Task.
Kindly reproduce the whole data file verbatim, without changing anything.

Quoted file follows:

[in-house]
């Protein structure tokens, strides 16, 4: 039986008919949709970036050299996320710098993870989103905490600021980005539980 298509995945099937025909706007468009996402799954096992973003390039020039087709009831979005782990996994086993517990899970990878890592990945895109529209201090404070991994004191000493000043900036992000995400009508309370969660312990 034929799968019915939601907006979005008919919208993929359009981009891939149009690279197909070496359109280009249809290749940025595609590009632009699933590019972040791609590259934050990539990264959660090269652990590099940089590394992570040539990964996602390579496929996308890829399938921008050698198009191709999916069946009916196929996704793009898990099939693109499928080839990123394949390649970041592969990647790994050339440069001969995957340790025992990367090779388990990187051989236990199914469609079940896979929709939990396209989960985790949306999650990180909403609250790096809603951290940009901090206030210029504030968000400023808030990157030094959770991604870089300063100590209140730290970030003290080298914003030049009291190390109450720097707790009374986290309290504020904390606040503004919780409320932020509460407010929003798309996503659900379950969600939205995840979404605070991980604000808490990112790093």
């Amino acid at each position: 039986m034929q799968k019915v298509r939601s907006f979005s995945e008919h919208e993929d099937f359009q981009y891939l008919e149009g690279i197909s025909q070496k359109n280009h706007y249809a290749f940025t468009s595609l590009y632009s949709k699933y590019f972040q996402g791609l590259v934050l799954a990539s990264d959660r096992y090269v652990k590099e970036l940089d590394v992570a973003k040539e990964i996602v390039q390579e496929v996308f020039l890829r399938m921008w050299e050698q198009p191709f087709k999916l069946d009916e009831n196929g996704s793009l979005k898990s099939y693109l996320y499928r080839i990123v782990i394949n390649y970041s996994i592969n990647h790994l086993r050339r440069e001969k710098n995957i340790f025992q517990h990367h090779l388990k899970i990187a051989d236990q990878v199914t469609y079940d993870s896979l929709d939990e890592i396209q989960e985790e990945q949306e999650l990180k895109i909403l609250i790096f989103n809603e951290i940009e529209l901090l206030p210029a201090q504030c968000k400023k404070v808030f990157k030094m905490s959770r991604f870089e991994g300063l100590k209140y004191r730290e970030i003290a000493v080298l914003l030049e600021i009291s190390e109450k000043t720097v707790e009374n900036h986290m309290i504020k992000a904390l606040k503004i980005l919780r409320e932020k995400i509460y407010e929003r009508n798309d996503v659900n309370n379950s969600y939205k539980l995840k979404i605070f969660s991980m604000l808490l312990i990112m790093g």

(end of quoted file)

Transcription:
[in-house]
């Protein structure tokens, strides 16, 4: 039986008919949709970036050299996320710098993870989103905490600021980005539980 298509995945099937025909706007468009996402799954096992973003390039020039087709009831979005782990996994086993517990899970990878890592990945895109529209201090404070991994004191000493000043900036992000995400009508309370969660312990 034929799968019915939601907006979005008919919208993929359009981009891939149009690279197909070496359109280009249809290749940025595609590009632009699933590019972040791609590259934050990539990264959660090269652990590099940089590394992570040539990964996602390579496929996308890829399938921008050698198009191709999916069946009916196929996704793009898990099939693109499928080839990123394949390649970041592969990647790994050339440069001969995957340790025992990367090779388990990187051989236990199914469609079940896979929709939990396209989960985790949306999650990180909403609250790096809603951290940009901090206030210029504030968000400023808030990157030094959770991604870089300063100590209140730290970030003290080298914003030049009291190390109450720097707790009374986290309290504020904390606040503004919780409320932020509460407010929003798309996503659900379950969600939205995840979404605070991980604000808490990112790093």
């Amino acid at each position: 039986m034929q799968k019915v298509r939601s907006f979005s995945e008919h919208e993929d099937f359009q981009y891939l008919e149009g690279i197909s025909q070496k359109n280009h706007y249809a290749f940025t468009s595609l590009y632009s949709k699933y590019f972040q996402g791609l590259v934050l799954a990539s990264d959660r096992y090269v652990k590099e970036l940089d590394v992570a973003k040539e990964i996602v390039q390579e496929v996308f020039l890829r399938m921008w050299e050698q198009p191709f087709k999916l069946d009916e009831n196929g996704s793009l979005k898990s099939y693109l996320y499928r080839i990123v782990i394949n390649y970041s996994i592969n990647h790994l086993r050339r440069e001969k710098n995957i340790f025992q517990h990367h090779l388990k899970i990187a051989d236990q990878v199914t469609y079940d993870s896979l929709d939990e890592i396209q989960e985790e990945q949306e999650l990180k895109i909403l609250i790096f989103n809603e951290i940009e529209l901090l206030p210029a201090q504030c968000k400023k404070v808030f990157k030094m905490s959770r991604f870089e991994g300063l100590k209140y004191r730290e970030i003290a000493v080298l914003l030049e600021i009291s190390e109450k000043t720097v707790e009374n900036h986290m309290i504020k992000a904390l606040k503004i980005l919780r409320e932020k995400i509460y407010e929003r009508n798309d996503v659900n309370n379950s969600y939205k539980l995840k979404i605070f969660s991980m604000l808490l312990i990112m790093g």